the multi-store model of memory Atkinson and Shiffrin(1968)

Bethan Stevenson
Mind Map by , created over 5 years ago

Mind Map on the multi-store model of memory Atkinson and Shiffrin(1968), created by Bethan Stevenson on 04/13/2014.

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Bethan Stevenson
Created by Bethan Stevenson over 5 years ago
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the multi-store model of memory Atkinson and Shiffrin(1968)
1 components
1.1 sensory information store (SIS)
1.1.1 information coming in through the senses is briefly held in the SIS as a sensry image
1.1.2 can only hold several items simultaneously
1.1.3 images fade within a few seconds unless attended to and recoded so that they can pass into STM
1.2 short-term memory (STM)
1.2.1 can hold 7 +/- units for up to 30 seconds
1.2.2 after 30 seconds the information decays or is displaced with new information
1.3 long-term memory (LTM)
1.3.1 potentially unlimited capacity and duration
1.3.2 information can be lost through decay, distortion or failure to locate or retrieve it
2 Research evidence into STM and LTM
2.1 Murdock (1962)
2.1.1 presented ppts with a list of words, one at a time, which they recalled in any order (free recall)
2.1.1.1 counted frequency that each word was recalled
2.1.1.1.1 words at the beginning and end of the list were recalled more often than those in the middle
2.1.1.1.1.1 more efficient recall at the beginning and end of the list was called the primacy and recency effects respectivey
2.1.1.1.2 earlier words rehearsed so primacy effect was due to them being retrieved from LTM recency effect due to retrieval of words still in STM
2.2 Glazer and Cunitz (1966)
2.2.1 elaborated Murdock's procedure
2.2.1.1 treated it as a controlled condition and added an experimental condition
2.2.1.1.1 in which, before recalling the list of words, ppt had to carry out an interference task by counting backwards for 30 seconds
2.2.1.1.1.1 ppts who were allowed immediate recall produced same effect as Murdock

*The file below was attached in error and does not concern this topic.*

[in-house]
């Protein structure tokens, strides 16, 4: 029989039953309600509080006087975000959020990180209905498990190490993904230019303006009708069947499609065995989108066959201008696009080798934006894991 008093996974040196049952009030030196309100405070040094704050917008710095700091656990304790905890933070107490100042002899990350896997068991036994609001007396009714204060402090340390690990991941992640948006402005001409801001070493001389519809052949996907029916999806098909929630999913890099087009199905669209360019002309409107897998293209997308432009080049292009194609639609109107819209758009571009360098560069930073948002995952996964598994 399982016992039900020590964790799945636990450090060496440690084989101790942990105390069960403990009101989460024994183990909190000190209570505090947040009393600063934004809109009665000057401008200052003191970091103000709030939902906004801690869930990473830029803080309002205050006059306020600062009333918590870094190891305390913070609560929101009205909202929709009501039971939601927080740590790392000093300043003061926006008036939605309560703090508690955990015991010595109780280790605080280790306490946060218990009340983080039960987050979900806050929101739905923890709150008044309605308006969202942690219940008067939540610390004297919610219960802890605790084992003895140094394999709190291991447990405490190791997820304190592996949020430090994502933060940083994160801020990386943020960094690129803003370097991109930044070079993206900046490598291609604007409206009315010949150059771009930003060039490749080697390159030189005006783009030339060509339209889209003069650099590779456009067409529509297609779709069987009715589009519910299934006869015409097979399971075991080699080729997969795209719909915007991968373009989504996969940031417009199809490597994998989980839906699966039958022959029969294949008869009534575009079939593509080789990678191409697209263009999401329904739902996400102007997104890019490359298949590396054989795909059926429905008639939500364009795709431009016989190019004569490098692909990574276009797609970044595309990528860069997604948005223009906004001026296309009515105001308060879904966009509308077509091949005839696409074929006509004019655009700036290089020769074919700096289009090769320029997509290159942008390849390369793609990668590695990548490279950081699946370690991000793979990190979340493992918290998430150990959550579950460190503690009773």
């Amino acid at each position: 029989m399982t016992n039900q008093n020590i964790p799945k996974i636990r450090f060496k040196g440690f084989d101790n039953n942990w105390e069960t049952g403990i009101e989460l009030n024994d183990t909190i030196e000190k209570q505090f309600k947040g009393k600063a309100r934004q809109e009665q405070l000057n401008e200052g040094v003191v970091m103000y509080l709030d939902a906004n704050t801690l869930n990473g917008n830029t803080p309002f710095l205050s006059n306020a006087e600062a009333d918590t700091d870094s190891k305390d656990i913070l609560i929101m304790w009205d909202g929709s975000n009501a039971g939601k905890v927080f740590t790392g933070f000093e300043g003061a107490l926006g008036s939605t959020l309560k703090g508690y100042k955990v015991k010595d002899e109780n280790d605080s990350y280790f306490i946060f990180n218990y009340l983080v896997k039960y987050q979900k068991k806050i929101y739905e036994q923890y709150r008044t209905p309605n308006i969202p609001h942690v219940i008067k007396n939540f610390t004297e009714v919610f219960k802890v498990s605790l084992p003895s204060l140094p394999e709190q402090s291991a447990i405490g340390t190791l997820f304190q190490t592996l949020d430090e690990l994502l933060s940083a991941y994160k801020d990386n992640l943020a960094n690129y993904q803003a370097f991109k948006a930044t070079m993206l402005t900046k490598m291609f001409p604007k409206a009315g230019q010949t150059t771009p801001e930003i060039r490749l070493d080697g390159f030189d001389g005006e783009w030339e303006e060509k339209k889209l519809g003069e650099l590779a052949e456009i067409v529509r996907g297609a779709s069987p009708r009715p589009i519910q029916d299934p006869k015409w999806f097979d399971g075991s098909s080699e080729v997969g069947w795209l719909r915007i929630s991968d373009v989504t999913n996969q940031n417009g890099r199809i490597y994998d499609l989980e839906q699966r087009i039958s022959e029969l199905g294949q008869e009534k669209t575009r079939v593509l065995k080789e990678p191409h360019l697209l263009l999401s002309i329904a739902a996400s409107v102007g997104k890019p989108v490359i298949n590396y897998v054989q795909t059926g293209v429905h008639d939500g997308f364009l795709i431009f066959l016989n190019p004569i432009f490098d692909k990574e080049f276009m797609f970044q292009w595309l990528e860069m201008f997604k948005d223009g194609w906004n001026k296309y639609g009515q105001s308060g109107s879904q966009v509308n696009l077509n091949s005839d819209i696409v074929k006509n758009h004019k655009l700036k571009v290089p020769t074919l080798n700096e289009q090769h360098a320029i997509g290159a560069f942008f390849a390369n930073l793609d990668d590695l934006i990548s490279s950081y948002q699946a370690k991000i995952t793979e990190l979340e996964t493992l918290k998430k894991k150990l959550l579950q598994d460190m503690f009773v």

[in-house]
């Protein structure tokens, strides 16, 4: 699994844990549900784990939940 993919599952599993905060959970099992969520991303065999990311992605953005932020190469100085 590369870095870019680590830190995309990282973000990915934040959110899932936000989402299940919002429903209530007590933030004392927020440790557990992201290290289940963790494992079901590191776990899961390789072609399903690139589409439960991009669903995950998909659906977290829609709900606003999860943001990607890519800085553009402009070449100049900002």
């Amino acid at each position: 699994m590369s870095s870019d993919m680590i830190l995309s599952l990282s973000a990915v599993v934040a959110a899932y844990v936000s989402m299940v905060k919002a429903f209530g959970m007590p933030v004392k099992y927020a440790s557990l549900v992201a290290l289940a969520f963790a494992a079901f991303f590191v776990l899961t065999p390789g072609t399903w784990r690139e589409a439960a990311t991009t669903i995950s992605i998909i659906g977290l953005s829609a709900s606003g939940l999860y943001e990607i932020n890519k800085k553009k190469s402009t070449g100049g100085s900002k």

2.2.1.1.1.2 ppts who were given the interference task produced primacy effect but not recency effect
2.2.1.1.1.2.1 they thought this was due to prevention of using STM for later items
3 physiological evidence for a separate STM and LTM
3.1 Scoville and Milner (1957)
3.1.1 case study- HM
3.1.2 HM was brain damaged due to an operation that was meant to remove the hippocampus from both sides of his brain to reduce the severe epilepsy he suffered
3.1.2.1 personality and intellect intact
3.1.2.2 couldn't form new LTM
3.1.2.2.1 suggests hippocampus may function as a memory 'gateway' through which new memories pass before entering permanent storage
4 Evaluation of MSM
4.1 strengths
4.1.1 strong evidence
4.1.2 does provide an account of memory in terms of structure and process
4.1.3 clear predictions about memory- psychologists can conduct studies to test
4.2 weaknesses
4.2.1 evidence suggests STM and LTM aren't unitary stores
4.2.1.1 Shallice and Warrington (1970)
4.2.1.1.1 case study- KF
4.2.1.1.1.1 KF suffered brain damage resulting in difficulty dealing with verbal information but had a normal ability to process visual information
4.2.1.1.1.1.1 suggests STM isn't a single store
4.2.1.2 Schachter et al. (2000)
4.2.1.2.1 Spiers et al. (2001)
4.2.1.2.1.1 studies memory in 147 patients with amnesia
4.2.1.2.1.1.1 in all cases, procedural memories and perceptual-representation systems were intact but other 2 systems weren't
4.2.1.2.1.1.1.1 LTM not a unitary store
4.2.1.2.2 suggested there are 4 LT stores
4.2.2 rehearsal vs. processing
4.2.2.1 Craik and Lockhart (1972)
4.2.2.1.1 proposed different kind of model to explain lasting memories
4.2.2.1.1.1 suggested that enduring memories are created by processing, rather than through maintenance rehearsal
4.2.2.1.1.1.1 things processed more deeply are more memorable
4.2.3 how separate are STM and LTM?
4.2.3.1 Logie (1999)
4.2.3.1.1 pointed out STM relies on LTM and so can't come 'first'
4.2.3.2 Ruchkin et al. (2003)
4.2.3.2.1 said STM is part of LTM activated at any given time
4.2.4 Craik and Tulving (1975)
4.2.4.1 presented ppt with words to recall later
4.2.4.1.1 shallow processing (structural or phonetic) involved attending to the case of a word or its sound
4.2.4.1.1.1 deep processing (semantic) also used
4.2.4.2 structural processing- 18% accuracy phonetic- 50% semantic- 80%

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